Presentation on theme: "Nano(bio)technology: ethical aspects Dr. Johann S. Ach Bioethics Centre (CfB), University of Münster."— Presentation transcript:
Nano(bio)technology: ethical aspects Dr. Johann S. Ach Bioethics Centre (CfB), University of Münster
1.Background 2.What is Nano(bio)technology? 3.The futuristic discussion 4.The realistic discussion 5.In need of Nano-Ethics?
1 Background Results of a literature survey on ethical issues of NBT prepared at the CfB comissioned by the ethics board of Nano2Life Nano2Life is a European Network of Excellence, 23 partners from 12 European Countries no in-depth analysis but a study of the current status of the discussion
2 What is Nano(bio)technology? Nanotechnologies are the design, characterisation, production and application of structures, devices and systems by controlling shape and size at the nanometre scale (Royal Society & Royal Academy of Engineering 2004) No commonly accepted definition of NT/NBT NT as a toolbox NBT as a toolbox of techniques for analysis, design, synthesis and engineering of organic and anorganic systems at the nanoscale
Current and possible applications of NT/NBT current: Sunscreens and cosmetics; composites; clays; coatings and surfaces; tougher and harder cutting tools short-term: paints; remediation; fuel cells; displays; batteries; fuel additives; catalysts longer-term: carbon nanotube composites; lubricants; magnetic materials; medical implants; machinable cheramics; water purification; military battle suits Source: Royal Society & Royal Academy of Engineering 2004
3 The futuristic discussion lego-argument: Can we build everything from single atoms? ( nanobots, nanoassembler) apocalypse-argument: Devastation of men and earth ( grey, green and black goo- scenarios)? cyborg-argument: men and mashines ( transhumanism) powerful visions, which will shape the future development of NT, even if there realizabilty is highly questionable
4 The realistic discussion Biomedical Ethics Enviromental concerns Impacts on Society Anthropological concerns
Biomedical Ethics gap between diagnostic and therapeutic options ( DNA-chips) discrimination ( individualization of diagnosis and therapy; cultural groups, e.g deaf community) confidentiality, data protection, privacy ( nano-sensoric in vivo-diagnostic devices; technologies that enable rapid identification, location tracking, and condition monitoring through implantable microchips)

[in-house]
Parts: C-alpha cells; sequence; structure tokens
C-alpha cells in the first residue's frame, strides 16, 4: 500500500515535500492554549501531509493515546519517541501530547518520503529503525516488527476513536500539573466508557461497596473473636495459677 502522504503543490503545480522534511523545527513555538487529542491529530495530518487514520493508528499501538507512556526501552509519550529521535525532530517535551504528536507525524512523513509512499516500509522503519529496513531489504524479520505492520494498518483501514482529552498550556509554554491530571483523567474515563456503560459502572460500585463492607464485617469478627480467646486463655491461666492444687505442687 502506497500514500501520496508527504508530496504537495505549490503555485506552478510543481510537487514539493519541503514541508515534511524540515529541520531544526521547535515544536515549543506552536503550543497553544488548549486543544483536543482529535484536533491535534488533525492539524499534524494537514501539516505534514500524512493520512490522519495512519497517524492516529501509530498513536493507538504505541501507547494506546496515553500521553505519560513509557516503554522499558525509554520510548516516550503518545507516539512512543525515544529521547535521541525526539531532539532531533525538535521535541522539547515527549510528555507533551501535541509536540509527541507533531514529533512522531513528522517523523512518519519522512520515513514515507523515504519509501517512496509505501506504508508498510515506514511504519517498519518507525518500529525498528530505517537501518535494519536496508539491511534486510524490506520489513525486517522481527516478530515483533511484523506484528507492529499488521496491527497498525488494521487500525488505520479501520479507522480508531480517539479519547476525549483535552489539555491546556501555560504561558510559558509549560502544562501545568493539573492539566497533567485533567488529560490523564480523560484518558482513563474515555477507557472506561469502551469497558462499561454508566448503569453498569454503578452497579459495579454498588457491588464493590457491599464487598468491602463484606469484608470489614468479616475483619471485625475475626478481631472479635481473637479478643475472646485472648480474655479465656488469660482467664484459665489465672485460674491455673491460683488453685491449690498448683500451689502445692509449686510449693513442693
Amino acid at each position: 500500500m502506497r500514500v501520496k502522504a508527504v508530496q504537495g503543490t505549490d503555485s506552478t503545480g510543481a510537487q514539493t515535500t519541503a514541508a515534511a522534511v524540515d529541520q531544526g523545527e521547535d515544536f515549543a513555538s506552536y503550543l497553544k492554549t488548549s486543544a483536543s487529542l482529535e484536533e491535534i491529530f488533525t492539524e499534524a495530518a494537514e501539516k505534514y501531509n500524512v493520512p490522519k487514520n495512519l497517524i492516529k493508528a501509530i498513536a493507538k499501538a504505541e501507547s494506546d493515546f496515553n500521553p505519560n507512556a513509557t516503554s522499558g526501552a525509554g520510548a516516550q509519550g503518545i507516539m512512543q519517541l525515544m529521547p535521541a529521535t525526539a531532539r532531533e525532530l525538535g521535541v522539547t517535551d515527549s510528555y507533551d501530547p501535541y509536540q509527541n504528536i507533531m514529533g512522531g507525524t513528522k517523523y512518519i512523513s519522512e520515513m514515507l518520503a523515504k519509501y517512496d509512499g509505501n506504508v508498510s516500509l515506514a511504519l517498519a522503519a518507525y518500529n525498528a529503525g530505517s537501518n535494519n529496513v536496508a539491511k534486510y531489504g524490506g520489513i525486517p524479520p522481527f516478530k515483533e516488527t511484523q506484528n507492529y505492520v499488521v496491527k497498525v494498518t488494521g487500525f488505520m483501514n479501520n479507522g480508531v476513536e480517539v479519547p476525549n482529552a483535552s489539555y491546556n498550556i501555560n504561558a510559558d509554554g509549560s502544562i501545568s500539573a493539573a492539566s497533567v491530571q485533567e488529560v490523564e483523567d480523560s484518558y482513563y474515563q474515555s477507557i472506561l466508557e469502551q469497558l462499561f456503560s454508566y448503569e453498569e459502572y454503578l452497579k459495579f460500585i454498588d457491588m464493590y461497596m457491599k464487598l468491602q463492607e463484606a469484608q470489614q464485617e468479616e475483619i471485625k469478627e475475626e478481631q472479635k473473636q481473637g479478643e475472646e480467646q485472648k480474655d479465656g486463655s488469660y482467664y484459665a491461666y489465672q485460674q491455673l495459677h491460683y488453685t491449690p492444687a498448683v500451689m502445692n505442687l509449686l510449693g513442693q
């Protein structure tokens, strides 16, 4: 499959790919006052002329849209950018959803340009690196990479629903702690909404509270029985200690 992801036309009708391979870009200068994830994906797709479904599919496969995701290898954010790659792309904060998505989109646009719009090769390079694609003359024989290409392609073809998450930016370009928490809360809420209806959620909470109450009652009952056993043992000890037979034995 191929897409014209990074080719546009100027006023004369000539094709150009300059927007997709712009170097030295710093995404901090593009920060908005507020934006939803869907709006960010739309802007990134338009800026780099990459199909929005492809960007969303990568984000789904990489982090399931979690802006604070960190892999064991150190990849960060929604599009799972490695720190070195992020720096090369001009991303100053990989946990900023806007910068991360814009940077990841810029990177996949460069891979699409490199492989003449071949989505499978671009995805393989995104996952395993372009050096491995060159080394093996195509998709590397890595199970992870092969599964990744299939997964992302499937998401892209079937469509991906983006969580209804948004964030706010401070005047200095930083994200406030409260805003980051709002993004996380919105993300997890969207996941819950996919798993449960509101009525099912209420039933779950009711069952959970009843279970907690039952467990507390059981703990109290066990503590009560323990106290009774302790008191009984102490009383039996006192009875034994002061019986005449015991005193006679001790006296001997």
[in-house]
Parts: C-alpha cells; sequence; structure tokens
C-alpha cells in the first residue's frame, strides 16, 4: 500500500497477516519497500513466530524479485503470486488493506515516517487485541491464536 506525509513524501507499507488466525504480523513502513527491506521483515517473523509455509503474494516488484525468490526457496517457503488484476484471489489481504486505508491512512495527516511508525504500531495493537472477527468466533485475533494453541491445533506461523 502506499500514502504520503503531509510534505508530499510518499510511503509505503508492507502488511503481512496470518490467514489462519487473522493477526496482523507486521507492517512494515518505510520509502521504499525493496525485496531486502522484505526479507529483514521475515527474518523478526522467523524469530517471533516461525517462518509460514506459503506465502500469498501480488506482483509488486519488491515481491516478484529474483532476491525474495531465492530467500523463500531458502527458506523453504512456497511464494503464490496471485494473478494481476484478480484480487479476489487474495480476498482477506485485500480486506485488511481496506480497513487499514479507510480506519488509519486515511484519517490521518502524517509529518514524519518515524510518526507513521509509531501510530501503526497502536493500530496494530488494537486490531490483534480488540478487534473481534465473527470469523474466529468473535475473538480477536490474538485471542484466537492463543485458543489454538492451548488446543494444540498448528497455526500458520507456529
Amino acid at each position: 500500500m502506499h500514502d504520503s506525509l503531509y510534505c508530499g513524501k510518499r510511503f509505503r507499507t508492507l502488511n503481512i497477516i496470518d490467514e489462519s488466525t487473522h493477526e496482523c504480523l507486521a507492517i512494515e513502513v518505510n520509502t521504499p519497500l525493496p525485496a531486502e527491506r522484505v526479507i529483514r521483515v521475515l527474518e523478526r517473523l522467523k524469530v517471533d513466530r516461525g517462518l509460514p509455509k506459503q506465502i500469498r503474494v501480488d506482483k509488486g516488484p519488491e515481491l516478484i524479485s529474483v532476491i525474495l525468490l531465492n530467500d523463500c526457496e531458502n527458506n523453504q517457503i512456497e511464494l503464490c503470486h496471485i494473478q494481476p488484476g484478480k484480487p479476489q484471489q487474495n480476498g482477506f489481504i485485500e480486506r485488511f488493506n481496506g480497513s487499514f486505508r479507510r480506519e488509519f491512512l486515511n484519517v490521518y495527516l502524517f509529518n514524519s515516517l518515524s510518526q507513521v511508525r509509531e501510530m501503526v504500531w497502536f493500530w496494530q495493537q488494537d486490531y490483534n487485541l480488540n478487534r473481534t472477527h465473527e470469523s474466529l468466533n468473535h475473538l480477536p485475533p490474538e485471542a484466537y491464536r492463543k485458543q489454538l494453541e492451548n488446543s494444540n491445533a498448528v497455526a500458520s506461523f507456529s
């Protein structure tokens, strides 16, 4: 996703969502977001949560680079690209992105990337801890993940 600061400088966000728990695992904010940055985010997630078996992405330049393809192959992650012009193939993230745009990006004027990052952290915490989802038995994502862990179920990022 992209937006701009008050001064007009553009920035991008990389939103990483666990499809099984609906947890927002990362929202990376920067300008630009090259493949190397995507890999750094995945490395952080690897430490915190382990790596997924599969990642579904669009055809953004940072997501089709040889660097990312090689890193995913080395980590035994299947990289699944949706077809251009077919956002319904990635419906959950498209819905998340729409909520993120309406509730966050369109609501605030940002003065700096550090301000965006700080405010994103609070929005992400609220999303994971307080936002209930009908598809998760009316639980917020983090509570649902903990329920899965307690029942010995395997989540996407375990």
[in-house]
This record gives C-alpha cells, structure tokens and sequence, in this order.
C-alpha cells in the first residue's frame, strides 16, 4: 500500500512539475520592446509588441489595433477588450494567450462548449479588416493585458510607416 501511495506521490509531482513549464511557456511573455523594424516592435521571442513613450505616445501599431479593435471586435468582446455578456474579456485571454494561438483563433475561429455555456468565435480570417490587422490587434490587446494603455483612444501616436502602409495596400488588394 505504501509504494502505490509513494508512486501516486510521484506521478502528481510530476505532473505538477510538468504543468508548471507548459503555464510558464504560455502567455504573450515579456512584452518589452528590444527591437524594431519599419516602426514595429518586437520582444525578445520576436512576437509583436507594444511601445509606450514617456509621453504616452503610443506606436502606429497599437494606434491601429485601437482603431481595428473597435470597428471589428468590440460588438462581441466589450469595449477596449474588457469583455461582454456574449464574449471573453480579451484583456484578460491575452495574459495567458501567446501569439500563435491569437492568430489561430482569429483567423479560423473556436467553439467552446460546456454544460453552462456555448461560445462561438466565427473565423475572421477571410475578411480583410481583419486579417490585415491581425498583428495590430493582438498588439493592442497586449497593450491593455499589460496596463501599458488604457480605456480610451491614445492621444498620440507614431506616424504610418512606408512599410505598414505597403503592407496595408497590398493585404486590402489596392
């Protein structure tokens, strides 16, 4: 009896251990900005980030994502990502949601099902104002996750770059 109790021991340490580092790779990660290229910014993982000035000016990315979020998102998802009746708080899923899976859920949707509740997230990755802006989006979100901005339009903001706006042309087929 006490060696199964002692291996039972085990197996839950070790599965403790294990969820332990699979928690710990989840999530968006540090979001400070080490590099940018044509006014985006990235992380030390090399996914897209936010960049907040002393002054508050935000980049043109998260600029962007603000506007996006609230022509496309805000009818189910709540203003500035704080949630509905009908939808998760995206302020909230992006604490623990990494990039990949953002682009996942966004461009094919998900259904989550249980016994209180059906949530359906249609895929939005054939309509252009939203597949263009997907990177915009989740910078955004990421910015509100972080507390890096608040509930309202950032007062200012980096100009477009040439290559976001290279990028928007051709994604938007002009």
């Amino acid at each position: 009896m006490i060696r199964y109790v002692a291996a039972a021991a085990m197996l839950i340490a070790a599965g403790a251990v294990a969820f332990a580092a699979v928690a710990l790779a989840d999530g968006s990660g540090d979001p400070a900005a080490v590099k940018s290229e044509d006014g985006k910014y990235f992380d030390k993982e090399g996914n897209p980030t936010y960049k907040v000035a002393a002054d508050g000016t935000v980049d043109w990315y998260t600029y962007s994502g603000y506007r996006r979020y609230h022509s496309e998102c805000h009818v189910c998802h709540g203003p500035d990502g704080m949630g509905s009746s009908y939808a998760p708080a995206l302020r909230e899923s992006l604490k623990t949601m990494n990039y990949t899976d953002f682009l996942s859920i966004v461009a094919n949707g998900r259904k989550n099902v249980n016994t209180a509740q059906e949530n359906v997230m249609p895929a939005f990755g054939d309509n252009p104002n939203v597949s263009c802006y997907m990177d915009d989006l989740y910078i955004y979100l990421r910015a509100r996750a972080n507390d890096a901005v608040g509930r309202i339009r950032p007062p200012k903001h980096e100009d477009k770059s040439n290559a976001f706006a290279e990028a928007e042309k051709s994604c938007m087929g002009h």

Impacts on Society equity nano devide intellectual Property dual use ( military or terrorist ab/use of NT)
2001 one third of the budget of the national Nanotechnology Initiative was spent by the Department of Defence.
Enviromental concerns impacts on the enviroment release of nanoparticles ( risk assessment; what practical consequences should follow? moratorium? precautionary principle?)
Anthropological aspects reductionism ( the human body as a complex nanomaschine?) enhancement ( intelligence or sensory amplifyers) nature of the human being ( human- mashine-interface)
5 In need of Nano-Ethics? Debate on ELSA of NT/NBT is just beginning Many of the ethical and social challanges of NT/NBT are well known from other discussions – but old questions need not necessarily are bad questions – and many of them appear in a quite new light. Maybe no Nano-Ethics – but ethical reflection on NT/NBT – and the so called converging or NBIC-technologies
6 References Ach, Johann S. / Jömann, Norbert: Size Matters. Ethische und soziale Herausforderungen der Nanobiotechnologie. Eine Übersicht. In: Jahrbuch für Wissenschaft und Ethik 10, 2005 (forthcoming). Ach, Johann S. / Siep, Ludwig (Hgg.): Nano-Bio-Ethics. Ethical Dimensions of Nanobiotechnolgy. Münster: Lit 2006 (forthcoming). Paschen, H. et al.: Nanotechnologie. Forschung, Entwicklung, Anwendung. Berlin/New York: Springer Royal Society & Royal Academy of Engineering: Nanoscience and nanotechnologies: opportunities and uncertainties. London TA Swiss: Nanotechnologie in der Medizin. Bern 2003.